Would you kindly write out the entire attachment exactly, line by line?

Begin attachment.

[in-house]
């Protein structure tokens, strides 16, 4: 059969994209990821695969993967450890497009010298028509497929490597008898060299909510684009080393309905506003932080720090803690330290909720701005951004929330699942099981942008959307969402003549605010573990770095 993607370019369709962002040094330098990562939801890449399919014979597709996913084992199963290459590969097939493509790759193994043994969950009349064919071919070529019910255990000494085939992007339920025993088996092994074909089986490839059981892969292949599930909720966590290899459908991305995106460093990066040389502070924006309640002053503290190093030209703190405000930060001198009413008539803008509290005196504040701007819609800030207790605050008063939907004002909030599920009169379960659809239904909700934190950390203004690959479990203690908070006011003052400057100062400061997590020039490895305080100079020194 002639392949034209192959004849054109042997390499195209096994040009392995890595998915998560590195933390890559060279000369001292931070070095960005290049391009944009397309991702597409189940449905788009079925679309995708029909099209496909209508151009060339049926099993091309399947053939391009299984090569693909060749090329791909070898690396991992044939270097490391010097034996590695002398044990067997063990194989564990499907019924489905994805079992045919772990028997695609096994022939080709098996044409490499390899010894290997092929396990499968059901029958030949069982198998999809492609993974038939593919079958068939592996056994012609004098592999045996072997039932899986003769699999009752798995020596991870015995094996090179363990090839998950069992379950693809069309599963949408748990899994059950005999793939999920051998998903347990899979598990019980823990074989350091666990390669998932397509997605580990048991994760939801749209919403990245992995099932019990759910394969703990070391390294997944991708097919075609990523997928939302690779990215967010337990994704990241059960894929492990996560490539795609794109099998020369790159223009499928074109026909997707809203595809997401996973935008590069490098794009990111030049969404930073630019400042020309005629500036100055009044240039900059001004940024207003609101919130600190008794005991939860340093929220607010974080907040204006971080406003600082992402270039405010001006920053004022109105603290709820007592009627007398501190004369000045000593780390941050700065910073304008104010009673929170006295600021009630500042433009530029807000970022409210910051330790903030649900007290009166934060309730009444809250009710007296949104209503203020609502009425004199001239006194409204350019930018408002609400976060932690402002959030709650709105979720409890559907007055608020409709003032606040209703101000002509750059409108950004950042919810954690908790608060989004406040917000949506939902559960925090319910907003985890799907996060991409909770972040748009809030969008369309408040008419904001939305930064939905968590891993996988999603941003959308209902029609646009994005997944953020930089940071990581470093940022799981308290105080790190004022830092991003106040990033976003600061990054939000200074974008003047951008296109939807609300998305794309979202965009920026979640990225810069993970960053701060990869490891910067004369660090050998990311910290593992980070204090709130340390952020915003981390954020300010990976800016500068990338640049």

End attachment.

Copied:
[in-house]
């Protein structure tokens, strides 16, 4: 059969994209990821695969993967450890497009010298028509497929490597008898060299909510684009080393309905506003932080720090803690330290909720701005951004929330699942099981942008959307969402003549605010573990770095 993607370019369709962002040094330098990562939801890449399919014979597709996913084992199963290459590969097939493509790759193994043994969950009349064919071919070529019910255990000494085939992007339920025993088996092994074909089986490839059981892969292949599930909720966590290899459908991305995106460093990066040389502070924006309640002053503290190093030209703190405000930060001198009413008539803008509290005196504040701007819609800030207790605050008063939907004002909030599920009169379960659809239904909700934190950390203004690959479990203690908070006011003052400057100062400061997590020039490895305080100079020194 002639392949034209192959004849054109042997390499195209096994040009392995890595998915998560590195933390890559060279000369001292931070070095960005290049391009944009397309991702597409189940449905788009079925679309995708029909099209496909209508151009060339049926099993091309399947053939391009299984090569693909060749090329791909070898690396991992044939270097490391010097034996590695002398044990067997063990194989564990499907019924489905994805079992045919772990028997695609096994022939080709098996044409490499390899010894290997092929396990499968059901029958030949069982198998999809492609993974038939593919079958068939592996056994012609004098592999045996072997039932899986003769699999009752798995020596991870015995094996090179363990090839998950069992379950693809069309599963949408748990899994059950005999793939999920051998998903347990899979598990019980823990074989350091666990390669998932397509997605580990048991994760939801749209919403990245992995099932019990759910394969703990070391390294997944991708097919075609990523997928939302690779990215967010337990994704990241059960894929492990996560490539795609794109099998020369790159223009499928074109026909997707809203595809997401996973935008590069490098794009990111030049969404930073630019400042020309005629500036100055009044240039900059001004940024207003609101919130600190008794005991939860340093929220607010974080907040204006971080406003600082992402270039405010001006920053004022109105603290709820007592009627007398501190004369000045000593780390941050700065910073304008104010009673929170006295600021009630500042433009530029807000970022409210910051330790903030649900007290009166934060309730009444809250009710007296949104209503203020609502009425004199001239006194409204350019930018408002609400976060932690402002959030709650709105979720409890559907007055608020409709003032606040209703101000002509750059409108950004950042919810954690908790608060989004406040917000949506939902559960925090319910907003985890799907996060991409909770972040748009809030969008369309408040008419904001939305930064939905968590891993996988999603941003959308209902029609646009994005997944953020930089940071990581470093940022799981308290105080790190004022830092991003106040990033976003600061990054939000200074974008003047951008296109939807609300998305794309979202965009920026979640990225810069993970960053701060990869490891910067004369660090050998990311910290593992980070204090709130340390952020915003981390954020300010990976800016500068990338640049």